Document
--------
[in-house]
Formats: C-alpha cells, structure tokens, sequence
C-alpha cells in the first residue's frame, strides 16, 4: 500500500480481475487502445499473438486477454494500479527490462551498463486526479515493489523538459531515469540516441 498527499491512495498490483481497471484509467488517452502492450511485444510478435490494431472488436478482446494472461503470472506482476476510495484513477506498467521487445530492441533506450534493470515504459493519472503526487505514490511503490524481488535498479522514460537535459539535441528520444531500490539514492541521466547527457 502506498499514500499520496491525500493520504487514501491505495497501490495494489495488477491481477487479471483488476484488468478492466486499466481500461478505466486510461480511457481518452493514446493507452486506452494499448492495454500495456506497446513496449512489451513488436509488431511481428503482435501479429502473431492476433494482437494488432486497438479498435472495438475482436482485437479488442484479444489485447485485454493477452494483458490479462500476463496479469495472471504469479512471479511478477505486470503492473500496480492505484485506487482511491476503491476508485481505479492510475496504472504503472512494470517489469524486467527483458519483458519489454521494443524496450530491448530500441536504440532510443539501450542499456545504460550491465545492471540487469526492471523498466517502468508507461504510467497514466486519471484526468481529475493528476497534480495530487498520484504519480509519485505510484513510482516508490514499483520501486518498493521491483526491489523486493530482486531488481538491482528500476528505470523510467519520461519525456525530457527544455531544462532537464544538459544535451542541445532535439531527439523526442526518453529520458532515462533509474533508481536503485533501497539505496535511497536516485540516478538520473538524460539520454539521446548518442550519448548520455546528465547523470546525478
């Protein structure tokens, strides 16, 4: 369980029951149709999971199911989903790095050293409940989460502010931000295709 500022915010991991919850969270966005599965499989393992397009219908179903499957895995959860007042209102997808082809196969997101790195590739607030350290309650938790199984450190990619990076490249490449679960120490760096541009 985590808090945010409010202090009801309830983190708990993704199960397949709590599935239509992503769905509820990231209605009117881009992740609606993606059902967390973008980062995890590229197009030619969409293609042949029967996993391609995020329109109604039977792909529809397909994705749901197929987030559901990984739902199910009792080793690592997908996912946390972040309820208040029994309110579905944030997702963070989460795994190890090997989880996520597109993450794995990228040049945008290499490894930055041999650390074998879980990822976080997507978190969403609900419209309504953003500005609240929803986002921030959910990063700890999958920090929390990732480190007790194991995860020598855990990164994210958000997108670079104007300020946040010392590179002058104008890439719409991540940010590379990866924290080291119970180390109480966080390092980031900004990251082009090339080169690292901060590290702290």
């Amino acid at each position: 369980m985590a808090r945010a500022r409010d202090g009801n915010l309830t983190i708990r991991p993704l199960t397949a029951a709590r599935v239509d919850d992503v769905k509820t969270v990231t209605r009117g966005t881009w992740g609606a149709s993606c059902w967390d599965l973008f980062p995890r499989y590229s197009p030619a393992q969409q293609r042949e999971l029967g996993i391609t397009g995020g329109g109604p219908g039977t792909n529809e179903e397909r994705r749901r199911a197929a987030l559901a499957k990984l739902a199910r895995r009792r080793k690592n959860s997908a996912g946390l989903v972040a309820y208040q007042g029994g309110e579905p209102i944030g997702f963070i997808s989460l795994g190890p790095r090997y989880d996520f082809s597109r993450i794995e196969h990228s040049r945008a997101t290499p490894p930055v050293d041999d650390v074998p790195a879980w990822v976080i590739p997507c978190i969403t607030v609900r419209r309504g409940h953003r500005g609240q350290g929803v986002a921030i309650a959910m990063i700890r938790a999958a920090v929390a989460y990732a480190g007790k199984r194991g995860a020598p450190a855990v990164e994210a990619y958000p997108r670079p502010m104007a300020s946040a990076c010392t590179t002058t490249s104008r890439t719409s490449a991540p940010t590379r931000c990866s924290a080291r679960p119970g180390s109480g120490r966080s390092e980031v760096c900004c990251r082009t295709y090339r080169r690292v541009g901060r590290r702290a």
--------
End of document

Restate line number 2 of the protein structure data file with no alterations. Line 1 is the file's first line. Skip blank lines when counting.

Formats: C-alpha cells, structure tokens, sequence